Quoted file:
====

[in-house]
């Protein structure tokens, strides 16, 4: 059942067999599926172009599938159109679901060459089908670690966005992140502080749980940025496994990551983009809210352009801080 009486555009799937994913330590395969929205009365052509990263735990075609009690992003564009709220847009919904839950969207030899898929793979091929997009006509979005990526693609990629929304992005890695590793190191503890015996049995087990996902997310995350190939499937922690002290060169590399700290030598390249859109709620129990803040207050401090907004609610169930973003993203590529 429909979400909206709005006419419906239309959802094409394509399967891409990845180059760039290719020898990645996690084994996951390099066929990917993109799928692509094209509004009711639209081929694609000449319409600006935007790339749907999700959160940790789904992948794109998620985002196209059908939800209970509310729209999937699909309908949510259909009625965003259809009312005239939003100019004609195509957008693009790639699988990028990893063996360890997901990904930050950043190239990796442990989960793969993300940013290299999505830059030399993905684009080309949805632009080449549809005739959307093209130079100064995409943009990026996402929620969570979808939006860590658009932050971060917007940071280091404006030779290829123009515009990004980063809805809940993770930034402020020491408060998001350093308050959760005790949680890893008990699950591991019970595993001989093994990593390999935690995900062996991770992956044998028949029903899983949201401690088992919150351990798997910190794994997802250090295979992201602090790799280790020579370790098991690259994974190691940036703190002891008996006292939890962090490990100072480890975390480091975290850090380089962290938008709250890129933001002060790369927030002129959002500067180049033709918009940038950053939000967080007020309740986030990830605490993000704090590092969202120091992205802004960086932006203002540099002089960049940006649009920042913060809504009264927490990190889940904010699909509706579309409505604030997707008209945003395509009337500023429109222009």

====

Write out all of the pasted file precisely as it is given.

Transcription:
[in-house]
């Protein structure tokens, strides 16, 4: 059942067999599926172009599938159109679901060459089908670690966005992140502080749980940025496994990551983009809210352009801080 009486555009799937994913330590395969929205009365052509990263735990075609009690992003564009709220847009919904839950969207030899898929793979091929997009006509979005990526693609990629929304992005890695590793190191503890015996049995087990996902997310995350190939499937922690002290060169590399700290030598390249859109709620129990803040207050401090907004609610169930973003993203590529 429909979400909206709005006419419906239309959802094409394509399967891409990845180059760039290719020898990645996690084994996951390099066929990917993109799928692509094209509004009711639209081929694609000449319409600006935007790339749907999700959160940790789904992948794109998620985002196209059908939800209970509310729209999937699909309908949510259909009625965003259809009312005239939003100019004609195509957008693009790639699988990028990893063996360890997901990904930050950043190239990796442990989960793969993300940013290299999505830059030399993905684009080309949805632009080449549809005739959307093209130079100064995409943009990026996402929620969570979808939006860590658009932050971060917007940071280091404006030779290829123009515009990004980063809805809940993770930034402020020491408060998001350093308050959760005790949680890893008990699950591991019970595993001989093994990593390999935690995900062996991770992956044998028949029903899983949201401690088992919150351990798997910190794994997802250090295979992201602090790799280790020579370790098991690259994974190691940036703190002891008996006292939890962090490990100072480890975390480091975290850090380089962290938008709250890129933001002060790369927030002129959002500067180049033709918009940038950053939000967080007020309740986030990830605490993000704090590092969202120091992205802004960086932006203002540099002089960049940006649009920042913060809504009264927490990190889940904010699909509706579309409505604030997707008209945003395509009337500023429109222009």